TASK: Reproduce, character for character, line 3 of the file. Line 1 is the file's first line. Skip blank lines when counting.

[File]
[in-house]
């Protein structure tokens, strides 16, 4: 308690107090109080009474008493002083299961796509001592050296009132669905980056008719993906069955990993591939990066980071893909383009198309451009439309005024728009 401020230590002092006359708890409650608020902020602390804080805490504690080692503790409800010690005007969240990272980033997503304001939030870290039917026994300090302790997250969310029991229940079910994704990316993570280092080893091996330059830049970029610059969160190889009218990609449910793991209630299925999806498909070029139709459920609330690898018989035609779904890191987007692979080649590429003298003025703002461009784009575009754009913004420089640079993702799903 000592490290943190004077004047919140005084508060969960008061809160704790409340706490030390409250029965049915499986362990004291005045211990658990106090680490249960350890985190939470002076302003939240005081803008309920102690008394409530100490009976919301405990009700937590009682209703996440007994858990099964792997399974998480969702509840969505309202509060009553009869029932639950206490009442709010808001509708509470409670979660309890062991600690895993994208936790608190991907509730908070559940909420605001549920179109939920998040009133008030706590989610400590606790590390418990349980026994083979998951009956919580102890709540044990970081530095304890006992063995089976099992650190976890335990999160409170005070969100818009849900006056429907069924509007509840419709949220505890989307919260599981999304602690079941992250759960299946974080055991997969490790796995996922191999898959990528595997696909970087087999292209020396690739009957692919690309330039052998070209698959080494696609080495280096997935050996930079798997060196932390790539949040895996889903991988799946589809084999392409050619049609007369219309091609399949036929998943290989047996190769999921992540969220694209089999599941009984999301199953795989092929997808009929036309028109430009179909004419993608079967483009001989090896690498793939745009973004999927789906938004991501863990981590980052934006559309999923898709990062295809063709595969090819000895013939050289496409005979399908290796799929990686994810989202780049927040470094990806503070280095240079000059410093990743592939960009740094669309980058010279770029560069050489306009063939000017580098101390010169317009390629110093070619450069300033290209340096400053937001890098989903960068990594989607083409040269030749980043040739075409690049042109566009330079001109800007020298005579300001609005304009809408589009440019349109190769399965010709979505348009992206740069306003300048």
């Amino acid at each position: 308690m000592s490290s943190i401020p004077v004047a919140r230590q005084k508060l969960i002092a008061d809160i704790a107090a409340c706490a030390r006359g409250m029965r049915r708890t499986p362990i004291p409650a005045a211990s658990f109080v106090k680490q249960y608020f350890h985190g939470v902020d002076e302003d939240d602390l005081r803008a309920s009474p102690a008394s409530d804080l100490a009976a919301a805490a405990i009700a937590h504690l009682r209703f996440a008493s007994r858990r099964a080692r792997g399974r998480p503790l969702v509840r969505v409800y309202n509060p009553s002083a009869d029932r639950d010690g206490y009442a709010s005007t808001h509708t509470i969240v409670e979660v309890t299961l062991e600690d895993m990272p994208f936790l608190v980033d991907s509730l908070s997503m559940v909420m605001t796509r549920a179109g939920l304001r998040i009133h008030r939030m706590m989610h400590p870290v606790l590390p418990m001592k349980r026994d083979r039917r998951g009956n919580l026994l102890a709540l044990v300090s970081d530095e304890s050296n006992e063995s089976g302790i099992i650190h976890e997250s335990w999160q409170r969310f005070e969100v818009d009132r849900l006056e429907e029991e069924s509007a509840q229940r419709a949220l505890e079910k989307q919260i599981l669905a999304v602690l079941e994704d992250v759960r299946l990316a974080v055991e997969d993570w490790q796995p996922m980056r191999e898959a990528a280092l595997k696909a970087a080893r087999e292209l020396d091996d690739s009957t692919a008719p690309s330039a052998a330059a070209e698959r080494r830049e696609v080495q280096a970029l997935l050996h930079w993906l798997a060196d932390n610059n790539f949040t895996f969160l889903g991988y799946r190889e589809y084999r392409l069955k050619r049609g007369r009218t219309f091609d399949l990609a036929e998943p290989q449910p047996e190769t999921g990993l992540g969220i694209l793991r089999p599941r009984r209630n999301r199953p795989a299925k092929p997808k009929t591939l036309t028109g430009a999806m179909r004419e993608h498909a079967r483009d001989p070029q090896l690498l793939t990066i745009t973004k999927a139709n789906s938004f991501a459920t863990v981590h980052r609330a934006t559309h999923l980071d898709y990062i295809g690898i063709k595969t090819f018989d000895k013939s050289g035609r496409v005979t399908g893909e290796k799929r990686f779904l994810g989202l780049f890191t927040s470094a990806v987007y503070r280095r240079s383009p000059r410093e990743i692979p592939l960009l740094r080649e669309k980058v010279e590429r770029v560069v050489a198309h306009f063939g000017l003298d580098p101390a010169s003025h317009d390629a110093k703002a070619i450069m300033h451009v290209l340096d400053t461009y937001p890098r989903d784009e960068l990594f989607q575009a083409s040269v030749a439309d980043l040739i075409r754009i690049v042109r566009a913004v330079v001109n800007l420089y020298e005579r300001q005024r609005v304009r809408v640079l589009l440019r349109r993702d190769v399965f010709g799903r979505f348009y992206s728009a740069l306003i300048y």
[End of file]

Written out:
């Amino acid at each position: 308690m000592s490290s943190i401020p004077v004047a919140r230590q005084k508060l969960i002092a008061d809160i704790a107090a409340c706490a030390r006359g409250m029965r049915r708890t499986p362990i004291p409650a005045a211990s658990f109080v106090k680490q249960y608020f350890h985190g939470v902020d002076e302003d939240d602390l005081r803008a309920s009474p102690a008394s409530d804080l100490a009976a919301a805490a405990i009700a937590h504690l009682r209703f996440a008493s007994r858990r099964a080692r792997g399974r998480p503790l969702v509840r969505v409800y309202n509060p009553s002083a009869d029932r639950d010690g206490y009442a709010s005007t808001h509708t509470i969240v409670e979660v309890t299961l062991e600690d895993m990272p994208f936790l608190v980033d991907s509730l908070s997503m559940v909420m605001t796509r549920a179109g939920l304001r998040i009133h008030r939030m706590m989610h400590p870290v606790l590390p418990m001592k349980r026994d083979r039917r998951g009956n919580l026994l102890a709540l044990v300090s970081d530095e304890s050296n006992e063995s089976g302790i099992i650190h976890e997250s335990w999160q409170r969310f005070e969100v818009d009132r849900l006056e429907e029991e069924s509007a509840q229940r419709a949220l505890e079910k989307q919260i599981l669905a999304v602690l079941e994704d992250v759960r299946l990316a974080v055991e997969d993570w490790q796995p996922m980056r191999e898959a990528a280092l595997k696909a970087a080893r087999e292209l020396d091996d690739s009957t692919a008719p690309s330039a052998a330059a070209e698959r080494r830049e696609v080495q280096a970029l997935l050996h930079w993906l798997a060196d932390n610059n790539f949040t895996f969160l889903g991988y799946r190889e589809y084999r392409l069955k050619r049609g007369r009218t219309f091609d399949l990609a036929e998943p290989q449910p047996e190769t999921g990993l992540g969220i694209l793991r089999p599941r009984r209630n999301r199953p795989a299925k092929p997808k009929t591939l036309t028109g430009a999806m179909r004419e993608h498909a079967r483009d001989p070029q090896l690498l793939t990066i745009t973004k999927a139709n789906s938004f991501a459920t863990v981590h980052r609330a934006t559309h999923l980071d898709y990062i295809g690898i063709k595969t090819f018989d000895k013939s050289g035609r496409v005979t399908g893909e290796k799929r990686f779904l994810g989202l780049f890191t927040s470094a990806v987007y503070r280095r240079s383009p000059r410093e990743i692979p592939l960009l740094r080649e669309k980058v010279e590429r770029v560069v050489a198309h306009f063939g000017l003298d580098p101390a010169s003025h317009d390629a110093k703002a070619i450069m300033h451009v290209l340096d400053t461009y937001p890098r989903d784009e960068l990594f989607q575009a083409s040269v030749a439309d980043l040739i075409r754009i690049v042109r566009a913004v330079v001109n800007l420089y020298e005579r300001q005024r609005v304009r809408v640079l589009l440019r349109r993702d190769v399965f010709g799903r979505f348009y992206s728009a740069l306003i300048y």